LM: For me to go to a major televised race with a quality team can take upwards of $100,000. That is the expense to get the racecar on the track, which includes the race team, the engine, equipment, the pit crew, wrap for the race car, racing suit, etc. And the costs increase as you move up. There is additional expense if I want to have a trackside display for outreach to the fans, which can be a very effective way to reach them. When I ran a clean energy racecar at Kansas Speedway in 2010, we had a trackside display, and over the course of the weekend we had 30,000 NASCAR fans come through my tent to talk about clean energy and our dependence on oil. I am doing my part on and off the track and hope that my actions encourage others to join in.
VN: That’s great. Tell me about your VegNation vegan-themed racecar that you are trying to get on the track in 2013?
LM: The goal of the VegNation race car is to show America that a plant-based diet is a win-win for human health, animals, and our planet. We are raising funds to get the VegNation racecar to a major 2013 ARCA race which will be televised on SPEED Channel, available in more than 80 million North American homes.
VN: And there is also a side-project associated with this, correct?
LM: Yes. Just like at the Kansas Speedway, we hope to also have a trackside display with a vegan chef giving away food to the race fans so they can try tasty vegan food, maybe for the first time in their lives. I think one of the common misconceptions that meat eaters have of vegans is they think we just eat salad all day long. If they could try the food for themselves, I think they will be impressed and it will help blow the lid off that stereotype.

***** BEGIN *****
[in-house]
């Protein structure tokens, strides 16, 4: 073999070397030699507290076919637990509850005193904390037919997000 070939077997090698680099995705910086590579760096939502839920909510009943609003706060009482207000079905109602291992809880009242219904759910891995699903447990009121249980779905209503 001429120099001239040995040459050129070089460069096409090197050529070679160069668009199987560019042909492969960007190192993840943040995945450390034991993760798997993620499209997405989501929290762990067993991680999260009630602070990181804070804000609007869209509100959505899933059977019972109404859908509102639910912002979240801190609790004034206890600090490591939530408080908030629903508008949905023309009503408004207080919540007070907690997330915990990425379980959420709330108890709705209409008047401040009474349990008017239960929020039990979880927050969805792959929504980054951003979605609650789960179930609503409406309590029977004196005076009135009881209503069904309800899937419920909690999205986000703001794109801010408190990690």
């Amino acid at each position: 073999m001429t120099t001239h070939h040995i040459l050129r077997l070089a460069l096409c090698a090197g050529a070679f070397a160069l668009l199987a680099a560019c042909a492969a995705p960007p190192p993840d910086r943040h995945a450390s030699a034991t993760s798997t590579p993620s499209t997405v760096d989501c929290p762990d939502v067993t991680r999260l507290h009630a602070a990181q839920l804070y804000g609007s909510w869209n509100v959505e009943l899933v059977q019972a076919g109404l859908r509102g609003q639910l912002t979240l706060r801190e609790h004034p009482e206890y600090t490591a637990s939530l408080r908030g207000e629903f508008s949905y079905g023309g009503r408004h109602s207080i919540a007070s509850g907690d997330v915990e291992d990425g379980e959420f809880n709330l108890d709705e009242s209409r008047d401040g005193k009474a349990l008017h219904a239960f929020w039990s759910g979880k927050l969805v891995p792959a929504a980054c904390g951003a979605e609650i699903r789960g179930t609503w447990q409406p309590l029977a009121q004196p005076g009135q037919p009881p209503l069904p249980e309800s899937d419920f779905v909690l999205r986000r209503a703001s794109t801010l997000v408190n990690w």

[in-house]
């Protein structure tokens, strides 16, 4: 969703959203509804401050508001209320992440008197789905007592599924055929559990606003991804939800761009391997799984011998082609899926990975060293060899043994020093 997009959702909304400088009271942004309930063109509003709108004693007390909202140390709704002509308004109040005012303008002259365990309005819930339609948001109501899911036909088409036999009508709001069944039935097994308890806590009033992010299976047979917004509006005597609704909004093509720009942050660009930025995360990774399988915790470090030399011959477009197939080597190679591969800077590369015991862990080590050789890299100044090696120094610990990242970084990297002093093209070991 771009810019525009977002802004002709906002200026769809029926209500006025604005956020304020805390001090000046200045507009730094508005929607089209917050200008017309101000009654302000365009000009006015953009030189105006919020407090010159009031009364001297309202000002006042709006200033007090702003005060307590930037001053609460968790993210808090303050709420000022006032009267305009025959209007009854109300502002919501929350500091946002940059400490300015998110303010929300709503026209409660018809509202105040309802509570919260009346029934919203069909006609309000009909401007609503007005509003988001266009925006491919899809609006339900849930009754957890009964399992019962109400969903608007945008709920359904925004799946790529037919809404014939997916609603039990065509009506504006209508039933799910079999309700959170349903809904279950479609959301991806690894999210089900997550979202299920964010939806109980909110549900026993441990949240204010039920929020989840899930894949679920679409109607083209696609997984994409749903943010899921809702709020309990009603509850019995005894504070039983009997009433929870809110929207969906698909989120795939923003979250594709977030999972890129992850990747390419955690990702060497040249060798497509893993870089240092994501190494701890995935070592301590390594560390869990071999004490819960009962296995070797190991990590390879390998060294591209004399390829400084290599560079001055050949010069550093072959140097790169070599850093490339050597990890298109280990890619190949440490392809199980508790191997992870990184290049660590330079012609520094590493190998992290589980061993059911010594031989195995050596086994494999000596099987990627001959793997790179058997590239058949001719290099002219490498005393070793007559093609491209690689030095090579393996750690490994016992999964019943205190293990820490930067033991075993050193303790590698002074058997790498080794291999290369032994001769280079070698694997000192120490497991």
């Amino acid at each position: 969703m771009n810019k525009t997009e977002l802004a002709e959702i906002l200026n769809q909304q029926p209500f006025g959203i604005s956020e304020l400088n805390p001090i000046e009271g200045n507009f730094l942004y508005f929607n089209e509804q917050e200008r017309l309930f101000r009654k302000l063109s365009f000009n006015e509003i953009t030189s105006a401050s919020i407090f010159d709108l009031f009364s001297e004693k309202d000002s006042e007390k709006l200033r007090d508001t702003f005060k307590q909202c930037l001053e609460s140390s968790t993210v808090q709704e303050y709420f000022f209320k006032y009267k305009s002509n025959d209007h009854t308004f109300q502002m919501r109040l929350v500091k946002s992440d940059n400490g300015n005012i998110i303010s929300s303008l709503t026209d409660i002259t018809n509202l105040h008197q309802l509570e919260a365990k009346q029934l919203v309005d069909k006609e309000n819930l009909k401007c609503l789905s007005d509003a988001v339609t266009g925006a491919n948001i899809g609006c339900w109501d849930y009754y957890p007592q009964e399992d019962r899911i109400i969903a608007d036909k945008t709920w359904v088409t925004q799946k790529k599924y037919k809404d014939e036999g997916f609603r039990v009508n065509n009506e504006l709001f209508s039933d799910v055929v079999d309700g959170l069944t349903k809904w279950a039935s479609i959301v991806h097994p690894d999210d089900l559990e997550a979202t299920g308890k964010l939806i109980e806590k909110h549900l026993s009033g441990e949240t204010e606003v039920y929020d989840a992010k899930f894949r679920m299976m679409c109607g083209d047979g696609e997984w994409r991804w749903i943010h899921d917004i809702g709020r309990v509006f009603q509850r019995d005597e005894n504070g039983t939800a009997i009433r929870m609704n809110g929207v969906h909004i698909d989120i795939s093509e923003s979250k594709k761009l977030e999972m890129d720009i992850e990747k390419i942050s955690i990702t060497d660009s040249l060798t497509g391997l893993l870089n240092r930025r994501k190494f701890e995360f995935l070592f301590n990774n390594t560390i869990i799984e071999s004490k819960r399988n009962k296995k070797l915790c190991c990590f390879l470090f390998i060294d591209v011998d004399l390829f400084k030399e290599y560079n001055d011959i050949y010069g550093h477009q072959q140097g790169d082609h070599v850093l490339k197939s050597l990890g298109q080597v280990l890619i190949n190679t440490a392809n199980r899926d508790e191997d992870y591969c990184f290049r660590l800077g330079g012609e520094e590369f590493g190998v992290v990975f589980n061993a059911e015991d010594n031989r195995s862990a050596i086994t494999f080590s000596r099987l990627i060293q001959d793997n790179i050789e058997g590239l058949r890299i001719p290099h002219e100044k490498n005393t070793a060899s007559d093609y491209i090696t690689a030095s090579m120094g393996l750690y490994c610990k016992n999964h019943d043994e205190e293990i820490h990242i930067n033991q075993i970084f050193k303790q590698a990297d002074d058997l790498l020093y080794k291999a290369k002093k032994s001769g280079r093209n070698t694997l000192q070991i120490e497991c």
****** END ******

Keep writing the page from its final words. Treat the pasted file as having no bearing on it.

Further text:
VN: Back to the VegNation car. VegNews is proud to be a sponsor.
LM: Yes, thank you! We are actively seeking partners to join us make this historic car a reality. One Percent for the Planet is hosting a web page collecting tax deductible donations for the VegNation race car, and we are offering stickers on the car for larger donors, who we have dubbed our “Plant-inum” sponsors!
VN: You supported The Cove and you have also done work in movies. Any plans on the horizon to be in any films?
LM: I am working with the director of The Cove, Louie Psihoyos, and Oceanic Preservation Society on their new film. It is about the anthropocene, or 6th mass extinction, that we are now living through. It’s an exciting eco-thriller documentary, set to come out in 2014. They ran a successful Kickstarter campaign last year to fund part of the movie; people can get a sneak peek of what we are up to The Heist’s Kickstarter page.
Learn more about Leilani and her work.
Photo: Simon Hutchins